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$(a+b+c\cdots)\neq(a^{2}+b^{2}+c^{2}\cdots)$ given all distinct values for the variables?

When I came across this topic, it made me curious as to explore other possibilities, as here, what other two equations can XenoGraff use that have an equal number of variables, but have only one unique solution?

Anonym, who stated that this might be possible if it considered cubes, not squares, could be right, but if this isn't possible, then what are the possible other two equations that can be formed such that they have an equal number of variables with a unique solution?

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To rephrase my question, can I have a fixed number of equations with a unique common solution for as many variables as provided, not necessarily linear? – Mach9 May 2 '12 at 15:47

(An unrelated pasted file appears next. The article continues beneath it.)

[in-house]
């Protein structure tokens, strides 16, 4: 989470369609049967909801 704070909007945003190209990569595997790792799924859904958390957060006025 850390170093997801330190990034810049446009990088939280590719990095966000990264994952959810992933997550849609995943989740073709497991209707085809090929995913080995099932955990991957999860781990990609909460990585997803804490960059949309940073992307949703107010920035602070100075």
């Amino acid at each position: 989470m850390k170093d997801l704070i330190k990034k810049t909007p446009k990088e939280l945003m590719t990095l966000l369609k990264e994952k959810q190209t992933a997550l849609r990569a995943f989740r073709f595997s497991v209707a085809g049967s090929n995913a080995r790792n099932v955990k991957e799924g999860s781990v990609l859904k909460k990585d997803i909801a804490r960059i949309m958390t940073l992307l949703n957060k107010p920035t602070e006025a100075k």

The system $a+b=c$, $ab = 1$, $c=b+2$ has the unique solution $a=2$, $b=1/2$, $c=5/2$. Is this an example of what you're looking for? – Antonio Vargas May 2 '12 at 16:26
Uh huh. And what if I were to take two equations $a+b+c+d+e=X, a^{3}+b^{3}+c^{3}+d^{3}+e^{3}=Y$ for example, where X and Y were fixed given values? – Mach9 May 2 '12 at 18:22
What if, indeed. What is your question? – Antonio Vargas May 2 '12 at 21:56
See the example I gave in response to Anonym's comment. By the way, it is believed, but not proved, that for any $n$ the equation $x^5+y^5=n$ has at most one set $\{{x,y\}}$ of positive integer solutions. – Gerry Myerson May 3 '12 at 7:14

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